[ MINOR LEAGUE BASEBALL ]
COURTESY WILMINGTON BLUE ROCKS
Kamehameha alumnus Kahi Kaanoi was promoted to the Royals' advanced Class A team. He posted a 1.37 ERA.
Isle pitchers solid
for Single-A teams
THIRD OF FIVE PARTS
Seven players with Hawaii connections -- Jeff Coleman, Kahi Kaanoi, Chad Bailey, Will Quaglieri, Reid Santos, Clary Carlsen and Chris George -- pitched for Class A teams last summer.
Six of them turned in solid seasons, although three had to contend with nagging injuries. George battled a hip injury that finally required surgery.
Coleman (Hawaii) will receive a championship ring next spring as a member of the Modesto Athletics, champions of the California League.
He began the season in the Class AA Texas League with the Midland Rockhounds, but experienced some serious mechanical problems with his pitching motion. The Oakland Athletics sent him back to Modesto to fix the problem.
"I wasn't able to figure it out. At Modesto I was back with the pitching coach (Scott Emerson) I had the year before. I even called (former UH pitching coach) Carl Furutani and he looked at some old tapes to see if he could help," said Coleman.
When Coleman got his act together, he became the Athletics' closer and finished runner-up in the league's save department with 23. Coleman's 2.49 earned-run average was his best since the 1.54 mark he posted in rookie ball in 2001.
"It took time to get back to where I needed to be, but I ended up having a good season (at Modesto) even though I feel I'm past that level," said Coleman. "I enjoyed being the closer. There always is a lot of big things on the line when you come in.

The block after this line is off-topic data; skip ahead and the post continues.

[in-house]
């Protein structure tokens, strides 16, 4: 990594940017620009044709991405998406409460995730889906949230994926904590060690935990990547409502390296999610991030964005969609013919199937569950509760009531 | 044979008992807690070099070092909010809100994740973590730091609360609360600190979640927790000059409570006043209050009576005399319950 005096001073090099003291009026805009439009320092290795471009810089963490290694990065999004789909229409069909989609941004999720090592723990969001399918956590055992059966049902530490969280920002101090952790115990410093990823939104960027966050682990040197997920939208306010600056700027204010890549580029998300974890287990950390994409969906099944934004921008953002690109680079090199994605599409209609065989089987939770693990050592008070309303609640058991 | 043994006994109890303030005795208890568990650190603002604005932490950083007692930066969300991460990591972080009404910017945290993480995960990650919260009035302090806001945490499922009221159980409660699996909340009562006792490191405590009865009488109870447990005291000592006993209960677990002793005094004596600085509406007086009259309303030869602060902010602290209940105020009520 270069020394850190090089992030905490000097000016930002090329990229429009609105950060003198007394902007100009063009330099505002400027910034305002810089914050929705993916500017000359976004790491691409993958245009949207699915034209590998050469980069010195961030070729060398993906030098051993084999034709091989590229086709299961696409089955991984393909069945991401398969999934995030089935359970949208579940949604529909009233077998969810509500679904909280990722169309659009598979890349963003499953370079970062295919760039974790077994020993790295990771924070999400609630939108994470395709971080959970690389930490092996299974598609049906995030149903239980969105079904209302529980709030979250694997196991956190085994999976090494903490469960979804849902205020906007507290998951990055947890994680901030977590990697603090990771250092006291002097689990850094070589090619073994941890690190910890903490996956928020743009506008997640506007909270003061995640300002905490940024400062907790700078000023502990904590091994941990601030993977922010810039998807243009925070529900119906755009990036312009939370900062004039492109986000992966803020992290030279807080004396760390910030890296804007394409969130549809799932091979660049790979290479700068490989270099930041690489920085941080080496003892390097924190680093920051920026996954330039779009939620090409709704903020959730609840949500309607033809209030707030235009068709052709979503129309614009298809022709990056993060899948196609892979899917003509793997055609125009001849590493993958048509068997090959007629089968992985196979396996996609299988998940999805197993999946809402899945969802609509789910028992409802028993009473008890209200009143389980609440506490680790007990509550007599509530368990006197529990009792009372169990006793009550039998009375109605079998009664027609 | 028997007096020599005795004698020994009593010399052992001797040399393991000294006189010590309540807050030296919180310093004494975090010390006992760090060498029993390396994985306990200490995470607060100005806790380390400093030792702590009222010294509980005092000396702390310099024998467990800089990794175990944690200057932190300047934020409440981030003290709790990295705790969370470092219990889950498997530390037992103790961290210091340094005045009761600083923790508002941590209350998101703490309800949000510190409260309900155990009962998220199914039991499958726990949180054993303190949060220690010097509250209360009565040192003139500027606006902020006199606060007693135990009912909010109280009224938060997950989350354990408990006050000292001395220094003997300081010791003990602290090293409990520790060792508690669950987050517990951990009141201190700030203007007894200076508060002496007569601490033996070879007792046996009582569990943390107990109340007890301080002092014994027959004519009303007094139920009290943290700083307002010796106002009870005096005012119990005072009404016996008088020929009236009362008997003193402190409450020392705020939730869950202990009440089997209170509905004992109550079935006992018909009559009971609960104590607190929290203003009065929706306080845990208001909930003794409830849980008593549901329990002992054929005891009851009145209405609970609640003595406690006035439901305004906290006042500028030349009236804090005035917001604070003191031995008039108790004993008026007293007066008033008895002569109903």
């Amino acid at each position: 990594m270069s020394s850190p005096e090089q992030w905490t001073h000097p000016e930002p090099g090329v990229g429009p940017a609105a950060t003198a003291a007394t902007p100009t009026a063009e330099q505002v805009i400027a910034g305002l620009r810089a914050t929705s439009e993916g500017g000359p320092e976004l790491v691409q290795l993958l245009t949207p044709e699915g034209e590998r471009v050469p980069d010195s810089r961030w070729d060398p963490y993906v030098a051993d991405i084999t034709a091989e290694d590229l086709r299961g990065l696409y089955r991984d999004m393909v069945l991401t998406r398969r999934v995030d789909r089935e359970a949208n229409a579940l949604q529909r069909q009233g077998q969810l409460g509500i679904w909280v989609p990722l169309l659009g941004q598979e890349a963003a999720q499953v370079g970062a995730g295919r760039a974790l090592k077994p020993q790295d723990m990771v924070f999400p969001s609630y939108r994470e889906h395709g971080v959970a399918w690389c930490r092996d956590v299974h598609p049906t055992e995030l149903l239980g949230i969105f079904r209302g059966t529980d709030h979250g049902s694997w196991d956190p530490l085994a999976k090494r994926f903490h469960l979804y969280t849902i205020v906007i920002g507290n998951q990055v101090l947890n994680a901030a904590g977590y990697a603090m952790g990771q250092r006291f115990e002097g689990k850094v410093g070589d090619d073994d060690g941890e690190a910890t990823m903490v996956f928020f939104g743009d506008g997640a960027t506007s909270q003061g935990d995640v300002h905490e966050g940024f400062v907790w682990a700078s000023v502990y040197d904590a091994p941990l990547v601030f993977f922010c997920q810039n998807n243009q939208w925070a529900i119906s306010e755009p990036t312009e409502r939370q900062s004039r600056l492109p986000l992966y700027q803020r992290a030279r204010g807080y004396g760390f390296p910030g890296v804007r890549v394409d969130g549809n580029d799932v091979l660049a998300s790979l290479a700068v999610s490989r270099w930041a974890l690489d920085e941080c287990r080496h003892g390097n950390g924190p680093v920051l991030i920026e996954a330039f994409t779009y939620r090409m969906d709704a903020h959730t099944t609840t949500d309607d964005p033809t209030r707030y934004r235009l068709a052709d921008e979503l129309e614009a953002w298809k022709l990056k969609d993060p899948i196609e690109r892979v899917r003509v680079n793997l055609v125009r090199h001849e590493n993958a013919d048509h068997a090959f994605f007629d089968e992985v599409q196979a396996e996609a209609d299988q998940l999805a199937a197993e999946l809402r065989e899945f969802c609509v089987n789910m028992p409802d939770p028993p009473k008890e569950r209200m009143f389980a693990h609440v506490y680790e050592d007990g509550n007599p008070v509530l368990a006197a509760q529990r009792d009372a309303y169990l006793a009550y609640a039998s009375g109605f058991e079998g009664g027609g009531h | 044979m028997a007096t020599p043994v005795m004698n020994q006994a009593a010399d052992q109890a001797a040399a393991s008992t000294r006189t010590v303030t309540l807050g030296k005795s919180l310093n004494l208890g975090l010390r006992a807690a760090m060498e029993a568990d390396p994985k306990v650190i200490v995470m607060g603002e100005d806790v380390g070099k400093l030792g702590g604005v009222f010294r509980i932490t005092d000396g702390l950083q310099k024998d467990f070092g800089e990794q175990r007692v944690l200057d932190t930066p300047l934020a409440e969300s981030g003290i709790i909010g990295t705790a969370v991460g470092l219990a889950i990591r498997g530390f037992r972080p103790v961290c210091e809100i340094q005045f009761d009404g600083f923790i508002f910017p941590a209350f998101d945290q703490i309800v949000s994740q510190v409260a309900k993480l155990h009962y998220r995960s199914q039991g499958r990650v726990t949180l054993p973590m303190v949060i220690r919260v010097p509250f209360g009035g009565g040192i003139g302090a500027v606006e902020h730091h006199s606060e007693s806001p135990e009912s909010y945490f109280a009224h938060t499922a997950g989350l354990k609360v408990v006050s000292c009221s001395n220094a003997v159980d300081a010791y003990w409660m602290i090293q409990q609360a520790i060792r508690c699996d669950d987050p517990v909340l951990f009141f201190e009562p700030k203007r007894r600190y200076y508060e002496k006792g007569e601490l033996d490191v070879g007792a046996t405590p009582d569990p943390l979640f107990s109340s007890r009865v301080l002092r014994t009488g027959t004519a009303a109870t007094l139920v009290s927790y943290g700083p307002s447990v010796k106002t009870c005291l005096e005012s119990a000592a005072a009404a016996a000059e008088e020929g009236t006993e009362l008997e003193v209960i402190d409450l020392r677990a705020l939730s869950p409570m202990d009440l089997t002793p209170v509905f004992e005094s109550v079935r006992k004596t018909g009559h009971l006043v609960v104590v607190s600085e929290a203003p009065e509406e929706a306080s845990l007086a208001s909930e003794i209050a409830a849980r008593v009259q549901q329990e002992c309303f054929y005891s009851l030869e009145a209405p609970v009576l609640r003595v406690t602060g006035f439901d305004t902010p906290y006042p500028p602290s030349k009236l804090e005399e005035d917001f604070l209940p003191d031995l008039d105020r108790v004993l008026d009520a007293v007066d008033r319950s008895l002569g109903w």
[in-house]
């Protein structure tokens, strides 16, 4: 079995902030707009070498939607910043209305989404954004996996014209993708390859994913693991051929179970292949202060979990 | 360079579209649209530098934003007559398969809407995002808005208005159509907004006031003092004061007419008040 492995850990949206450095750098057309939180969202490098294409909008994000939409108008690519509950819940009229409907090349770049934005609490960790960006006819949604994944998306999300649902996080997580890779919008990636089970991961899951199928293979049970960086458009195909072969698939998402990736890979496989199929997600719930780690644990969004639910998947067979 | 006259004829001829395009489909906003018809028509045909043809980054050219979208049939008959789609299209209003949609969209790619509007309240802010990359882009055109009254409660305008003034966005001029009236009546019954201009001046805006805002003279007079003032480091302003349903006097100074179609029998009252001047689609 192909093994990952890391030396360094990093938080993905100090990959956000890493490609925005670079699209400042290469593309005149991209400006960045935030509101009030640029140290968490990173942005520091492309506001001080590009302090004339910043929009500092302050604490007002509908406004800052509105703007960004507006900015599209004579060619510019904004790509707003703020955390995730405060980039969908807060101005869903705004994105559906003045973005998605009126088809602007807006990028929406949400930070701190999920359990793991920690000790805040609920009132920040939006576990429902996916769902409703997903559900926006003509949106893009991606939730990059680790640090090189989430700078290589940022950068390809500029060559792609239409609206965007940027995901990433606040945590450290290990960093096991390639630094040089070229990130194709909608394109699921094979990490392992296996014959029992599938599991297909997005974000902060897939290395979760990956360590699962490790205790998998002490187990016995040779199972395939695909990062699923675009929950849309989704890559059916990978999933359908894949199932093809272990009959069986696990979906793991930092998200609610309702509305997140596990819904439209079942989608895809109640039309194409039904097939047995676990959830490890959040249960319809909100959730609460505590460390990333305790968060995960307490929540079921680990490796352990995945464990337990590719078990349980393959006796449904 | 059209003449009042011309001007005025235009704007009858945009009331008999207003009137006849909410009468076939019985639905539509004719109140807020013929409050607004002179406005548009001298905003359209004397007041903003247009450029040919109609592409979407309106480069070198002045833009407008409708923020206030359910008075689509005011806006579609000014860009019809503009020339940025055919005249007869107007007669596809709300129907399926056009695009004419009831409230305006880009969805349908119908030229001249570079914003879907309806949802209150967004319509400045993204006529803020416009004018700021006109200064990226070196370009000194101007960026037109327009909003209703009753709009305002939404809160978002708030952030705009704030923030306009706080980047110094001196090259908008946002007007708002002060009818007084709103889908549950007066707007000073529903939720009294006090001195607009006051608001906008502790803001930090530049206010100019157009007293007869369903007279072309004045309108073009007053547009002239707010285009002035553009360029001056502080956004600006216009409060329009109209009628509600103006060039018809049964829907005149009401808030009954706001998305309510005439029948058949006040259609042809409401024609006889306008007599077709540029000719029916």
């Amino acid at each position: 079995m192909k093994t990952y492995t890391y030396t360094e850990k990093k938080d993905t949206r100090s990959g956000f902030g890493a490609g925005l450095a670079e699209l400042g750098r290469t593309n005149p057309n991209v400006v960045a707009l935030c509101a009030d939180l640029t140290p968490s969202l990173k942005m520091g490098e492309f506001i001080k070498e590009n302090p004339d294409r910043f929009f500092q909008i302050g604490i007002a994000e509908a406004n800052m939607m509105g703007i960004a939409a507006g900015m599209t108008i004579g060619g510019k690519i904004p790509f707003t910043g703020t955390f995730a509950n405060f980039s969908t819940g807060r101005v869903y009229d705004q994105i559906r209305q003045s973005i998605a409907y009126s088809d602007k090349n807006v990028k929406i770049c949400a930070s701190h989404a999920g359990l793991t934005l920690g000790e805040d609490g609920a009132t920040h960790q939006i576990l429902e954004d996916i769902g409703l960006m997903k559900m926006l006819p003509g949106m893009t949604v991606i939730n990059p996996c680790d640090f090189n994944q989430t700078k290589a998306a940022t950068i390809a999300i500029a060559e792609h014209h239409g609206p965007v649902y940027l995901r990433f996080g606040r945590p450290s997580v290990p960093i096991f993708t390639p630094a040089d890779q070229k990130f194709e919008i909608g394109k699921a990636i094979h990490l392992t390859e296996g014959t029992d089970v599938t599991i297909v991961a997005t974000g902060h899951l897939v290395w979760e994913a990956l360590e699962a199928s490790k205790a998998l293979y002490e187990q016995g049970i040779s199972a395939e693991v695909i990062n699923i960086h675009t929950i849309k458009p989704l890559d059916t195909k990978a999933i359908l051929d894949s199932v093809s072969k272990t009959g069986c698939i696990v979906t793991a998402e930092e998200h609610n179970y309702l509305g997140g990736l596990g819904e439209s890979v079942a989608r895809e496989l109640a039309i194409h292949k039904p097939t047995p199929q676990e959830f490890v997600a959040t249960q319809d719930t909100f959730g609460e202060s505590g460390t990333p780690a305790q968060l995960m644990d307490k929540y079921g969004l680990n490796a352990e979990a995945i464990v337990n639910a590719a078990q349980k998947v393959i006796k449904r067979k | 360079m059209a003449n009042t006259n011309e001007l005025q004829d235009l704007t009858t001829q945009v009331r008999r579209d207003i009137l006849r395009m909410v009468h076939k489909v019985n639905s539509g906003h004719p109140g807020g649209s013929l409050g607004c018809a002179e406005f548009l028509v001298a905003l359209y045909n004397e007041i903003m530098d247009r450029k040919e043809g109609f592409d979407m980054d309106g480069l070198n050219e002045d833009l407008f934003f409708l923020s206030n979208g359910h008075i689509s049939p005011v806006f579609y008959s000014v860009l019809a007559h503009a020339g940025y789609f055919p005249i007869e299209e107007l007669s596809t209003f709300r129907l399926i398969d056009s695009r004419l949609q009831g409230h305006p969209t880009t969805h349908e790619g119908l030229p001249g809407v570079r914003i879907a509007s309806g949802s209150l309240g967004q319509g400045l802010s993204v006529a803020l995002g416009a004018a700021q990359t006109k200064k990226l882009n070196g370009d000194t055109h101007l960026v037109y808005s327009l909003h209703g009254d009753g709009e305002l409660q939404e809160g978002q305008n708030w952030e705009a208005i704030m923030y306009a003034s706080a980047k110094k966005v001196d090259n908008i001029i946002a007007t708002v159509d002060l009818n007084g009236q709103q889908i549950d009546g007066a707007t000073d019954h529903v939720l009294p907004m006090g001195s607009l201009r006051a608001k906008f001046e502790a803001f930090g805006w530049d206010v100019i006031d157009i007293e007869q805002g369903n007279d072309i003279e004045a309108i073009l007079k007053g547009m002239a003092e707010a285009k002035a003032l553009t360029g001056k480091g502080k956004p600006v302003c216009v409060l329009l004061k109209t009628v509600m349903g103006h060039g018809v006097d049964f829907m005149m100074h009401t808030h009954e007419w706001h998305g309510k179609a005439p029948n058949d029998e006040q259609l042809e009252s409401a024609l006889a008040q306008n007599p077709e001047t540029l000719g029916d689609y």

"I definitely want to move up next year, but I have nothing else to prove in this (Cal) league."
Kaanoi had control this year. His four-year earned-run average was 5.14. In 54 innings for the Burlington (Iowa) Bees of the Midwest League his ERA was 2.83 with three times as many strikeouts as walks. The Kansas City Royals promoted the Kamehameha graduate to the Wilmington (Del.) Blue Rocks in the Class A advanced Carolina League, where he fashioned a 1.37 ERA.
"I improved a lot this year. My control was 100 percent better. I learned how to pitch, to get more ground balls," said Kaanoi.
He throws a two-seam fastball that sinks and he developed a split-finger fastball that acts like a changeup, a pitch he does not throw.
"The split-finger was my out pitch. I was happy to get promoted and glad to get back in the starting rotation at Wilmington," said Kaanoi. "My arm was fine, although it got a little tired at the end because I doubled my innings from the year before."
Bailey, in his second pro year, thought his season was a good one once the muscle tightness in his left shoulder was eliminated through a month-long rehab process.
The shoulder problem caused his velocity to drop from 95-96 miles per hour to 82-83 and the Los Angeles Dodgers told the Campbell graduate to shut down until the tightness was gone.
"I learned a lot more stuff this year, mostly with my mechanics. I worked on staying back more (in the delivery motion) and worked on improving my changeup," said Bailey. "Things went better after I came back."